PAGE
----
Besides the obvious “local interest” aspect to this story, there is a great educational aspect as well.  Most people are aware that there is a significant (or significantly vocal) “Apollo denier” movement that says that we never went to the moon.  The Apollo deniers have received attention through shows on Fox and Mythbusters that address the Apollo deniers’ arguments.  I have found that a noticeable minority of my students, or maybe more than just a noticeable minority, are at least open to the idea that we never went to the moon. 


In a sense this is not surprising.  Today’s traditional-age college students were born decades after Apollo 11.  They have no memory of the moon landings – Apollo is just something in a book.  And, it is not obvious that we will be returning to the moon any time soon; returning to the moon may be in NASA’s plans in some way – but the fact is that with the end of the Shuttle program, NASA actually has no manned space capability now.  Thus the voyage to the moon probably seems to today’s students like a mythical voyage such as might have been made by Jason and the Argonauts, to a land which we visited once but to which we cannot go now.  And, since all the evidence that we went to the moon comes from one source (NASA), it is relatively easy for conspiracy theorists to make their claims.  Had thousands of amateur astronomers been able to see the men on the moon for themselves, there would be no Apollo deniers.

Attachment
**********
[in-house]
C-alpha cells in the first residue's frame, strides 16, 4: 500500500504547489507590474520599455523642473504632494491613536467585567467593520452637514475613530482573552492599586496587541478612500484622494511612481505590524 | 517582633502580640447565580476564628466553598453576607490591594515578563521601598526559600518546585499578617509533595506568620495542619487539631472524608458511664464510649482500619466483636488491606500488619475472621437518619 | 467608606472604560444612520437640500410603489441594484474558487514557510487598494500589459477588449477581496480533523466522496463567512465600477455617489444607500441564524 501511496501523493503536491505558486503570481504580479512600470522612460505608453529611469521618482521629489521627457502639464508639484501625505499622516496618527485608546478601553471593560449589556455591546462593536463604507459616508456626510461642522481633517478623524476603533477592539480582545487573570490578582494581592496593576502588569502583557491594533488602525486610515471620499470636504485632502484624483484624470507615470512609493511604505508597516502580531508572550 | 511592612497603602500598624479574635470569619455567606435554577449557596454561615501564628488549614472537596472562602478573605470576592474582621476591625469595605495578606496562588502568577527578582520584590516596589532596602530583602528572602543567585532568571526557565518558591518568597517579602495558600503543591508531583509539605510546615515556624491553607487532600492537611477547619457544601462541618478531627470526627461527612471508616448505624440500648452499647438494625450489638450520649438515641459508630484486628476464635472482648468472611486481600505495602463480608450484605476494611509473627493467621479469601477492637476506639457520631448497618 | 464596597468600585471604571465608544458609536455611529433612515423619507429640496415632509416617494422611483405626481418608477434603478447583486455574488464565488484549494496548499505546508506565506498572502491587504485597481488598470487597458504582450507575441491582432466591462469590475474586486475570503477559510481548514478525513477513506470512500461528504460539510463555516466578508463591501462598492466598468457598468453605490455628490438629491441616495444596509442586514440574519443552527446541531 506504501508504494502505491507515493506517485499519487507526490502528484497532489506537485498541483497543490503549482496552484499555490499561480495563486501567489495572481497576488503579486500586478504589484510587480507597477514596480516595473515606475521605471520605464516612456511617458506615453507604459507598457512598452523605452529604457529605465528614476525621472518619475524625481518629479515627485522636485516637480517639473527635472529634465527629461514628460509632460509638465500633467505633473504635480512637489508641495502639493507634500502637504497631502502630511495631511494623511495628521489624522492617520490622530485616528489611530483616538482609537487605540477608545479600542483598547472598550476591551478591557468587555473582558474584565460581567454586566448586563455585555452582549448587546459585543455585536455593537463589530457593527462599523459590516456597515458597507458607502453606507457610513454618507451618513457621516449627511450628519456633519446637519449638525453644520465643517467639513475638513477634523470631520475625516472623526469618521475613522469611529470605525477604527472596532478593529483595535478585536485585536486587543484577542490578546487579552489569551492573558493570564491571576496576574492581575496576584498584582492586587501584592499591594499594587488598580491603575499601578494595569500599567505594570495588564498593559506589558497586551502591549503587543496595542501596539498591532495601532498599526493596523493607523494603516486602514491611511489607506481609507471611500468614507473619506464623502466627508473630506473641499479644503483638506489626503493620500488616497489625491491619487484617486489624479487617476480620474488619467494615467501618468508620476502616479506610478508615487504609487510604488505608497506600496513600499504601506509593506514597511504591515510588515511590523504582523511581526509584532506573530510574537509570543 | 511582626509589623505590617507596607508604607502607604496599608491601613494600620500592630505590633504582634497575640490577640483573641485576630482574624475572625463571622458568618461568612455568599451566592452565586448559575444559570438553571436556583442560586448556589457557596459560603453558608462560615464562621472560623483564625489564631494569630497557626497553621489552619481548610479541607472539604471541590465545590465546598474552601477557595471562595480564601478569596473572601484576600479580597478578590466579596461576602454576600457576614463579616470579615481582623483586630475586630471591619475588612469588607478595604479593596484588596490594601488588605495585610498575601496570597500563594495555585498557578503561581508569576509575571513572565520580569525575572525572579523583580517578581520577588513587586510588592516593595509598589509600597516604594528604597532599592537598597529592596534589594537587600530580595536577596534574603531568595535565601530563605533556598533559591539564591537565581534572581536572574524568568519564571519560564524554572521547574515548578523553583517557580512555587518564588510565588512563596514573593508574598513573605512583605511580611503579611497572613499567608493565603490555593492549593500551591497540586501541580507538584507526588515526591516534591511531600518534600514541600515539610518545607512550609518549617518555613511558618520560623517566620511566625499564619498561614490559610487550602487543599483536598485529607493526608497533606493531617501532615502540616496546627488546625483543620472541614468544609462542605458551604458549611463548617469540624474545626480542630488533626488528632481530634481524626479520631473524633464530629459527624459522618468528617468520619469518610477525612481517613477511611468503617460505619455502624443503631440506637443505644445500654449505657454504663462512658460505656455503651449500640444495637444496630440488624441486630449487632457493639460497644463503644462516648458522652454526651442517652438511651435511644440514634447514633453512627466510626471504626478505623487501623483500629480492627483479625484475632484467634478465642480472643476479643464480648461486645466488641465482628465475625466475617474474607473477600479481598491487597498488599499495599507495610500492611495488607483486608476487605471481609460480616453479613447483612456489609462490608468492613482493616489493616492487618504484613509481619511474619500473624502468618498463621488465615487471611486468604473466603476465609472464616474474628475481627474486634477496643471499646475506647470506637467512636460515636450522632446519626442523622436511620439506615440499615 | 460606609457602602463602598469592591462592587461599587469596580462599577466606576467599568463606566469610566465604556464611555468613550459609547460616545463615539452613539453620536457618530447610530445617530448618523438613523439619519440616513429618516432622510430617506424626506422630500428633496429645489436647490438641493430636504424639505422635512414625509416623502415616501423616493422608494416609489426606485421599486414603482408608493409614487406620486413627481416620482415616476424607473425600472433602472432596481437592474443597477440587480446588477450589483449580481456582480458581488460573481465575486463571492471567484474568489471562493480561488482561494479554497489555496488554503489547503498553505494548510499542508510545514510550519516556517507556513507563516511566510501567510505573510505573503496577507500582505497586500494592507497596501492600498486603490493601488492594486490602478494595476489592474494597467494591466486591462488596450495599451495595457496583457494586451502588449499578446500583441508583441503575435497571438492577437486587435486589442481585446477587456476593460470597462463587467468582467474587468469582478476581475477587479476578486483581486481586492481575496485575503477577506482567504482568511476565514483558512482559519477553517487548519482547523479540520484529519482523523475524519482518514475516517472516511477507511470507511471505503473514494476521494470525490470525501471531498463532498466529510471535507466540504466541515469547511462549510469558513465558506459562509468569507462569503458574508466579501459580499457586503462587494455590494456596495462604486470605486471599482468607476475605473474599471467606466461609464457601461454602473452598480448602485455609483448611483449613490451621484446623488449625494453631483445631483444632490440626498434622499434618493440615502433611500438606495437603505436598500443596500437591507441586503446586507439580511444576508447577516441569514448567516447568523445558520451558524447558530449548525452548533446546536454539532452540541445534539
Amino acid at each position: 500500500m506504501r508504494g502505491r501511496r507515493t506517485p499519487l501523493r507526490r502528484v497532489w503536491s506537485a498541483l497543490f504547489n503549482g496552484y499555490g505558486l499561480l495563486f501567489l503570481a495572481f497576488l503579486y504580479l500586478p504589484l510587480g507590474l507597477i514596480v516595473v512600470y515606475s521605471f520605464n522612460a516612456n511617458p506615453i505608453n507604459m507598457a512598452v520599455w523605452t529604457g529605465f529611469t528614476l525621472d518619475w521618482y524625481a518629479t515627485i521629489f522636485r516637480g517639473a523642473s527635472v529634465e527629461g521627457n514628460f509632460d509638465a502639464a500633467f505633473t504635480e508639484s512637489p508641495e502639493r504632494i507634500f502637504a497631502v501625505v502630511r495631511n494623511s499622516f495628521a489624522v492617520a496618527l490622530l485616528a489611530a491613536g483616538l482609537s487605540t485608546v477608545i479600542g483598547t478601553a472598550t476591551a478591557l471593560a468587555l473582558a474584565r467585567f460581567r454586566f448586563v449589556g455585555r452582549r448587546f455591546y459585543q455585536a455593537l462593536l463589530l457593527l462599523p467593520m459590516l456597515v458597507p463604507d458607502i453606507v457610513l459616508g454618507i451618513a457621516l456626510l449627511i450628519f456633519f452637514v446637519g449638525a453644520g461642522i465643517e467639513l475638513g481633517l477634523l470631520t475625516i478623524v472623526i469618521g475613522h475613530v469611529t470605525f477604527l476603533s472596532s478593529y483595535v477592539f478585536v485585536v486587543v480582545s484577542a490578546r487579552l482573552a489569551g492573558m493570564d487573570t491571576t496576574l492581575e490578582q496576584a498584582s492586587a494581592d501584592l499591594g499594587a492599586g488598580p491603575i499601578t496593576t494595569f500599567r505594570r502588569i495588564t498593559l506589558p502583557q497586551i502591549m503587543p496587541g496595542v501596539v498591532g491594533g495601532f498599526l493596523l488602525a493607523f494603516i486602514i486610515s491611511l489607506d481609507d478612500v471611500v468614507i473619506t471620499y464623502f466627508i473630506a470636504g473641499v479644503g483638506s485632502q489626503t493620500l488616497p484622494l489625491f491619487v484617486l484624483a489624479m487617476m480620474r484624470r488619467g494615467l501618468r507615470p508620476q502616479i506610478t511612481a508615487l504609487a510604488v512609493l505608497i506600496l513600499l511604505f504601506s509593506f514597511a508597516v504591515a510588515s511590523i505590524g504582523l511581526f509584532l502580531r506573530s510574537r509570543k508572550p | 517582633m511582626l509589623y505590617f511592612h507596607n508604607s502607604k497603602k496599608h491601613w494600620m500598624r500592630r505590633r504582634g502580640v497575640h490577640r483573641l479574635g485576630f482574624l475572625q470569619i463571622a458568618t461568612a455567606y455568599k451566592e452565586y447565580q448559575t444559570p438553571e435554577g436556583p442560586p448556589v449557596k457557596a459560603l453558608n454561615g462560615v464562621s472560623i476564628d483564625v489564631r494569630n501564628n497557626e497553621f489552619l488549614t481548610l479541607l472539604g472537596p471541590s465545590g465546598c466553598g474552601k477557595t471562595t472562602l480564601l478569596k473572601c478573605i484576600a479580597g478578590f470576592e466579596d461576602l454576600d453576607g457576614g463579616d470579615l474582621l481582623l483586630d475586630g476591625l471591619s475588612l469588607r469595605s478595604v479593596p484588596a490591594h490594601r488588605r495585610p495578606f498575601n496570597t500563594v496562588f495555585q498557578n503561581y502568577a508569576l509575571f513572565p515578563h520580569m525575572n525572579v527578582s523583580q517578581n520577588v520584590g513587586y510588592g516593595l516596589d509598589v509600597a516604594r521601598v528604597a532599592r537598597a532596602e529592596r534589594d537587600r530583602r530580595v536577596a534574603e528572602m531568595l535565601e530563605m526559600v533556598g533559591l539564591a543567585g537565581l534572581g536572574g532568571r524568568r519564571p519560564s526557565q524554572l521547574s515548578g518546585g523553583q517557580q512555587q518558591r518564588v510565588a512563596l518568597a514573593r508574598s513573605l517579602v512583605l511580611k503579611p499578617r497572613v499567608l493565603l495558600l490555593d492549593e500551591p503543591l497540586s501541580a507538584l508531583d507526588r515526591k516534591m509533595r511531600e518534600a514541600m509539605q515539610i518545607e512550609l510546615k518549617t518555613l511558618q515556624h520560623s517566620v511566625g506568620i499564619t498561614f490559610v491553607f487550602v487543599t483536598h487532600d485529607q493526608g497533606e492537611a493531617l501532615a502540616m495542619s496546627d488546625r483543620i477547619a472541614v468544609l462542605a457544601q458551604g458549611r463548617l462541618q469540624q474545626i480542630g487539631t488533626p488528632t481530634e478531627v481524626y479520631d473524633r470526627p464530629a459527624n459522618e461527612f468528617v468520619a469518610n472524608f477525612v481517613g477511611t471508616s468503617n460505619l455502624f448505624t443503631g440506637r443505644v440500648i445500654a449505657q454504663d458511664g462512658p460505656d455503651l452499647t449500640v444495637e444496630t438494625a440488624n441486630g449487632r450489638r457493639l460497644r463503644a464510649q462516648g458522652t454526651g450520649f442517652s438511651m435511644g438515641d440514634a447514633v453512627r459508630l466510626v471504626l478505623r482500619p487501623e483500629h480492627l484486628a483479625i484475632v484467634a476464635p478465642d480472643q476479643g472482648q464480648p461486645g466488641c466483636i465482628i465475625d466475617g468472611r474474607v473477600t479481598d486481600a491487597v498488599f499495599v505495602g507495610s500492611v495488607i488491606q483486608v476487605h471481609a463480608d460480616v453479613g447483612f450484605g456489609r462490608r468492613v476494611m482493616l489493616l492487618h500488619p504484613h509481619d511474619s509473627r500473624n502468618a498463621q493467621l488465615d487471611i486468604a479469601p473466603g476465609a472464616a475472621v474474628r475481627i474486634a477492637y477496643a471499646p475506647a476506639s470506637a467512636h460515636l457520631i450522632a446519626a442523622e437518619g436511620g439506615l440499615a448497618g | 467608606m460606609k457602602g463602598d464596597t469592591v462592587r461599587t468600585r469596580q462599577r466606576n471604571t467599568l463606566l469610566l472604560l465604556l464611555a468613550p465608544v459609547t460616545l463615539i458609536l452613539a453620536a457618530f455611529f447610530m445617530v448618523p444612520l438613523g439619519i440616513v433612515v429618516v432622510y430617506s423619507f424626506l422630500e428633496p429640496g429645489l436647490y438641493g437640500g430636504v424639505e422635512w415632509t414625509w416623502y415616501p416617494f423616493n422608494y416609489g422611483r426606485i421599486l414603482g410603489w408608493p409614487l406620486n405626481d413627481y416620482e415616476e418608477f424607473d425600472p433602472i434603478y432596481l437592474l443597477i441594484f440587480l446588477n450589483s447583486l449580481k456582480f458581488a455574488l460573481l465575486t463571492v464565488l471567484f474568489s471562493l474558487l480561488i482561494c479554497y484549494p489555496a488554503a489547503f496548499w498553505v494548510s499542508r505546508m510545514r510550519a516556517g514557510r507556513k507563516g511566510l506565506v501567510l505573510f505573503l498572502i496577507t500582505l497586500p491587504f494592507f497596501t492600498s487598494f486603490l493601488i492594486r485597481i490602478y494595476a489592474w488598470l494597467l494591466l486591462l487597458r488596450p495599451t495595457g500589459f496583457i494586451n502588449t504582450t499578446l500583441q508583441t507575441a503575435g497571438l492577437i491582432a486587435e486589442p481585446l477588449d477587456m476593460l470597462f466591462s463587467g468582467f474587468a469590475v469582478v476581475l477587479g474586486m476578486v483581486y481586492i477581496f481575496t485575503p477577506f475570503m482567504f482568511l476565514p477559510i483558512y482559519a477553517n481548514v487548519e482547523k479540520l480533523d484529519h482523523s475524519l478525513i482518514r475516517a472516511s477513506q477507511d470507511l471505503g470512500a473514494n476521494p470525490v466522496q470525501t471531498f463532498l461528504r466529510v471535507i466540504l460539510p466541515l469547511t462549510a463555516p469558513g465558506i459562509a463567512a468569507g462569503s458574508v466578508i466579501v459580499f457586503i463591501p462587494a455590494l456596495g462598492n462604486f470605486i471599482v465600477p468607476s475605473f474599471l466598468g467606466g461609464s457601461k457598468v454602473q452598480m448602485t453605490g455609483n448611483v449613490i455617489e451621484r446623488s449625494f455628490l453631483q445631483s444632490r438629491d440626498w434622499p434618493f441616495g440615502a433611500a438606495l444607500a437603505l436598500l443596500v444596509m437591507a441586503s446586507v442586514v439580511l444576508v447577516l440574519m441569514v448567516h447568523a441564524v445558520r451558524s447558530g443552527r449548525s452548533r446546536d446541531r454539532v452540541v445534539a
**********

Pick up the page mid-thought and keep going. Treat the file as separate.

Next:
Baysinger’s lunar eavesdropping is an independent verification that men were on the moon, by a local person who is not part of the scientific establishment.  Had there been more Larry Baysingers eavesdropping on Apollo, or had there been more Glenn Rutherfords to record the work of the Baysingers who did eavesdrop, there would be no Apollo deniers.  I just this semester (Fall 2009) presented a copy of Rutherford’s article to a student who doubted that we went to the moon.  Having the evidence come from the Courier-Journal, from Louisvillians, and not from NASA, was something new, and it obviously had an impact.


Of course we can ask, did Baysinger really pick up signals from the moon?[vi]  Is it possible that he was merely detecting spurious transmissions from a local radio or TV station that was broadcasting the moon landing?  Baysinger has asked himself these same questions (click here).[vii]  However, several lines of evidence indicate that these signals were not spurious:

·       The antenna had to be aimed at the moon in order to receive the signals, and the signal was lost when the moon set. 

·       The audio could be heard through Baysinger's receiver a few seconds before it was heard over TV. 

·       The audio Baysinger recorded is different from the audio provided by NASA in that Aldrin and Armstrong are can be heard, while Collins, CAPCOM, and the PAO voice-over cannot.  Were Baysinger picking up the local TV or radio station, he should have recorded the same audio that everyone heard on TV.  A recording of Apollo 11 made from a German radio observatory (click here) is similar to Baysinger’s recording in this regard.


For so many reasons, this is a great story.


Other “Lunar Eavesdropping” items on the web:


·       “Space Ham” – BBC Radio 3 production 1/19/2013 (click here).  Click here for excerpt of the show featuring Baysinger and Rutherford.  The excerpt was provided to Otter Creek – South Harrison Observatory by show producer Rose de Larrabeiti, who learned about Baysinger and Rutherford through this observatory’s work.